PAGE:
John Roughan: Solomon's Taiwan Connection
Solomon's Taiwan Connection
By John Roughan
25 October 2004
A subject of concern for citizens should be to discuss the growing importance of the Red Dragon, mainland China, to our neck of the woods. I share with readers my unease with our present (past ones as well) government's handling of the colossus to the North. China, like the huge elephant it is, doesn't easily forget public slights to its perceived dignity. The Solomons, publicly pulling on the dragon's tail by our strident insistence for Taiwan's re-entry to the UN family, is one indignity it will neither forget nor forgive quickly.
The USA continues to operate a two-China policy but with its military might, unrivalled economic clout and the American religious-right vote, it has both the capability and the 'moral' superiority to push such a policy. When it comes to the USA's standing guard for Taiwan, Red China just grins and bears it but awaits the day to make the Americans pay for all these many years of humiliation and disdain.
Last time I looked, however, it didn't seem to me that Solomons had much going when it comes to protecting itself from mainland China. In fact, just the opposite. We're sitting ducks! Of course our brave 'leaders' work on the theory that Taiwan's money comes rent free. In reality Big Brother sitting in Pejing only waits to pounce upon us at a time of its choosing. Then the real costs of our Taiwanese love affair over many years will come due.
I am not calling upon our leaders to dump Taiwan but I do seek some kind of informed debate. The only time our nation held some kind of public discussion over our relations with Taiwan and its meaning for mainland China was during the Sogavare government years when our Foreign Minister travelled to Hong Kong to barter away our UN vote. Keep our people, especially our youth who will surely pay the full costs not only of Taiwan's loans but more importantly the pressures which the giant to the North will exact, informed. The inherent dangers posed by the Red Dragon.in the near future must be understood and weighed.
Taiwanese money has never been cost free! Yes, the politicians who now wallow in it, suffer little or no pain. It's our young people who currently experience few if any benefit of Taiwan's largess who will surely be required to pay for it. We must enter into the future with our eyes opened. Our government's strong backing of Taiwan to re-enter the UN family is a laudable stance for any nation.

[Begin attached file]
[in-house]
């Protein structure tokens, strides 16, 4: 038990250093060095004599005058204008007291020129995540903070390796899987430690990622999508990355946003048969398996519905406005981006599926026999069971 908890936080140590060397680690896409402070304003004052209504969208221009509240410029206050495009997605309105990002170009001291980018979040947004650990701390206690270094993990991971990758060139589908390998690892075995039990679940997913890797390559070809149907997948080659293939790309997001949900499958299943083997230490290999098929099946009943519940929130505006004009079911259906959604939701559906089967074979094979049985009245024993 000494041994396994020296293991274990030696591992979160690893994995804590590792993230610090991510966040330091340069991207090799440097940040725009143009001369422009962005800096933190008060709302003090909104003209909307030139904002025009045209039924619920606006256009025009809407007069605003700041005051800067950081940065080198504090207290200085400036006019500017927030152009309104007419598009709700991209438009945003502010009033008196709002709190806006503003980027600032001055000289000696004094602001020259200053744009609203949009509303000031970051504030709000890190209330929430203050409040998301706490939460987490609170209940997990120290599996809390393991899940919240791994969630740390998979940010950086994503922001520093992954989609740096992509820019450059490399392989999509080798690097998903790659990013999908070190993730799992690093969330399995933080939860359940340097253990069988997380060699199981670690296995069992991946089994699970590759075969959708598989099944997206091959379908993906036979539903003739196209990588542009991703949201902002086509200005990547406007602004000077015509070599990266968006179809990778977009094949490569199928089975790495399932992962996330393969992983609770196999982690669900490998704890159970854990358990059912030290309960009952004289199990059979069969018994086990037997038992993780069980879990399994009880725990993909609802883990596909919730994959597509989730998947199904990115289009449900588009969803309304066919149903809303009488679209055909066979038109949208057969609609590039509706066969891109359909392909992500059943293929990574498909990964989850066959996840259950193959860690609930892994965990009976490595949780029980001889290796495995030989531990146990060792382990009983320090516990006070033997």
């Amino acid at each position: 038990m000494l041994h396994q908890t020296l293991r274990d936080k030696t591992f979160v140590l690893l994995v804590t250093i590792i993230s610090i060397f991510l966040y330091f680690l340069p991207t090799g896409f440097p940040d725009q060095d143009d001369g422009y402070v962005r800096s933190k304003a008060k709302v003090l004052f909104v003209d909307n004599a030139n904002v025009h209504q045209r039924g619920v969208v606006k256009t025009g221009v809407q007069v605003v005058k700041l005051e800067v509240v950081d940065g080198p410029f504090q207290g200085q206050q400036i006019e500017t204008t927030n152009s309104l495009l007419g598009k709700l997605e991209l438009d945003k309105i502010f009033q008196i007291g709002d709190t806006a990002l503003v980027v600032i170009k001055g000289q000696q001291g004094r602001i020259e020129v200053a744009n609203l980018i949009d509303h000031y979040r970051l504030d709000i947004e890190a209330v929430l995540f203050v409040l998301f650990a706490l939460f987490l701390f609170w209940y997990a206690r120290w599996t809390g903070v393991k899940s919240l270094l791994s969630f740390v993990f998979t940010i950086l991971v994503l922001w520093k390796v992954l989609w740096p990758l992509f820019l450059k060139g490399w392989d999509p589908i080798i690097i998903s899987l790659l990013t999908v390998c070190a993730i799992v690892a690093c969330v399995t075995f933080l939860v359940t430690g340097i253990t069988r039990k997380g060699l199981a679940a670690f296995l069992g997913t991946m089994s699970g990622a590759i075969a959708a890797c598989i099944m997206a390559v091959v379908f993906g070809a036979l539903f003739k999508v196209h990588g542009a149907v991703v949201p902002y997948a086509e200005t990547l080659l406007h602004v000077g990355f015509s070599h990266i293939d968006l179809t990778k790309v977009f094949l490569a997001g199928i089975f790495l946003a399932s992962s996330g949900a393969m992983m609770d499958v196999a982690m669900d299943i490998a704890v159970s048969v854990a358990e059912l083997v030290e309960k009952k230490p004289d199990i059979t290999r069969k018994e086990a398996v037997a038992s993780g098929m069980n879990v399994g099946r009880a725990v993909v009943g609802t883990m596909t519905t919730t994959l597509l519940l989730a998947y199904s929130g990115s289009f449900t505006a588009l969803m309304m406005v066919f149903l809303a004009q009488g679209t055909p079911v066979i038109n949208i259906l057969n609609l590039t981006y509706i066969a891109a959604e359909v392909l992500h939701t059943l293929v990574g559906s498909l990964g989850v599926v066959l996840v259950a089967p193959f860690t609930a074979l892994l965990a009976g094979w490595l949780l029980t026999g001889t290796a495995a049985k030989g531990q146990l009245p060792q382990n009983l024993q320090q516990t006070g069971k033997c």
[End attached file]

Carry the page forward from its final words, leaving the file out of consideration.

But mainland China's 600 missals aimed at Taiwan's heart at this very moment is a sign of how dangerous and critical the present situation has become. America's military presence in the Southeast China seas acts as a restraining force on China. We in the Solomons, on the other hand, have no such protector. Our smallness and distance from mainland China help a bit. Yet, how many of our people are aware of this dangerous situation? Our leaders, on the other hand, blithely act as if nothing is amiss . . . a bit like the man who jumps off a 15 floor building and thinks everything is fine while passing the 10th floor.
The major reason why this sensitive subject is kept quiet is the fact that in 2003 alone, more than $70 million of Taiwan money has sloshed through our economy. Most of these millions have wound up in the hands of ministers, back benchers and friends. Of course these leaders want to keep a tight lid on any discussion concerning Taiwan's financial backing to those currently in power. As RAMSI tightens up the country's finances more and more, politicians are finding it more difficult to fiddle with national funds as in past years.
Taiwan's continuous gift monies, moreover, now that we are entering the election season, become all the more important to cash-starved politicians. In the lead up to the next national election, where else would ministers, backbenchers and cronies come up with enough funds to buy their way back into power. Certainly few of them can point to a great track record of serving their people. No, only the clout of big dollars given away as if it were going out of style will win the day. A public discussion on benefits and costs of our Taiwan connection is long overdue.